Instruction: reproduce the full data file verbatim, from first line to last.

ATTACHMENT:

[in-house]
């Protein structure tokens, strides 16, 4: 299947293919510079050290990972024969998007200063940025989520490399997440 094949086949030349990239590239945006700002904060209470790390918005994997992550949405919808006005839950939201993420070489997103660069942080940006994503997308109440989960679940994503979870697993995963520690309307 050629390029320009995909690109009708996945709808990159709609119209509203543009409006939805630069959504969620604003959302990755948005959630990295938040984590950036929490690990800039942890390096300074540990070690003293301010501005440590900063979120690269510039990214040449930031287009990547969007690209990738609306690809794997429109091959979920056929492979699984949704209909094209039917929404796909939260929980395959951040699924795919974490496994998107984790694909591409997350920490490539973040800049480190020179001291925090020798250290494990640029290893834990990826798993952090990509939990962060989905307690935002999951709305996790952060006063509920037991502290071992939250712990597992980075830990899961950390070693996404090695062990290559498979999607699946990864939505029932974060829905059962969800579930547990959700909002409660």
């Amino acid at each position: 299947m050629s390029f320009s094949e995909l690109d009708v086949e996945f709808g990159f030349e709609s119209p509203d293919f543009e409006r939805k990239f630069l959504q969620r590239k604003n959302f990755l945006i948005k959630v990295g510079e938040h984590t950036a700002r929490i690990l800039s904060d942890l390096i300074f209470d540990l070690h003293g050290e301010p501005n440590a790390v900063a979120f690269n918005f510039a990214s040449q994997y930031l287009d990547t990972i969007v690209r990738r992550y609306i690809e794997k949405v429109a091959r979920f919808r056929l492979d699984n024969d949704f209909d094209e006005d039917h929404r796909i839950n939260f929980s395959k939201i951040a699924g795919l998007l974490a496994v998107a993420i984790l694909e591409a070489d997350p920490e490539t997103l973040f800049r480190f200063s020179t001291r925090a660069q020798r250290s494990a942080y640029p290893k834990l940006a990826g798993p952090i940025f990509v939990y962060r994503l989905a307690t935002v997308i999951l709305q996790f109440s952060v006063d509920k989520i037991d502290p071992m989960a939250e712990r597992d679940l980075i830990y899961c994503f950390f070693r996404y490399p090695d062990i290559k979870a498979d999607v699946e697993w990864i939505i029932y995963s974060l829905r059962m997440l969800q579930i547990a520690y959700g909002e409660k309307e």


[in-house]
């Protein structure tokens, strides 16, 4: 299947293919510079050290990972024969998007200063940025989520490399997440 094949086949030349990239590239945006700002904060209470790390918005994997992550949405919808006005839950939201993420070489997103660069942080940006994503997308109440989960679940994503979870697993995963520690309307 050629390029320009995909690109009708996945709808990159709609119209509203543009409006939805630069959504969620604003959302990755948005959630990295938040984590950036929490690990800039942890390096300074540990070690003293301010501005440590900063979120690269510039990214040449930031287009990547969007690209990738609306690809794997429109091959979920056929492979699984949704209909094209039917929404796909939260929980395959951040699924795919974490496994998107984790694909591409997350920490490539973040800049480190020179001291925090020798250290494990640029290893834990990826798993952090990509939990962060989905307690935002999951709305996790952060006063509920037991502290071992939250712990597992980075830990899961950390070693996404090695062990290559498979999607699946990864939505029932974060829905059962969800579930547990959700909002409660």
């Amino acid at each position: 299947m050629s390029f320009s094949e995909l690109d009708v086949e996945f709808g990159f030349e709609s119209p509203d293919f543009e409006r939805k990239f630069l959504q969620r590239k604003n959302f990755l945006i948005k959630v990295g510079e938040h984590t950036a700002r929490i690990l800039s904060d942890l390096i300074f209470d540990l070690h003293g050290e301010p501005n440590a790390v900063a979120f690269n918005f510039a990214s040449q994997y930031l287009d990547t990972i969007v690209r990738r992550y609306i690809e794997k949405v429109a091959r979920f919808r056929l492979d699984n024969d949704f209909d094209e006005d039917h929404r796909i839950n939260f929980s395959k939201i951040a699924g795919l998007l974490a496994v998107a993420i984790l694909e591409a070489d997350p920490e490539t997103l973040f800049r480190f200063s020179t001291r925090a660069q020798r250290s494990a942080y640029p290893k834990l940006a990826g798993p952090i940025f990509v939990y962060r994503l989905a307690t935002v997308i999951l709305q996790f109440s952060v006063d509920k989520i037991d502290p071992m989960a939250e712990r597992d679940l980075i830990y899961c994503f950390f070693r996404y490399p090695d062990i290559k979870a498979d999607v699946e697993w990864i939505i029932y995963s974060l829905r059962m997440l969800q579930i547990a520690y959700g909002e409660k309307e």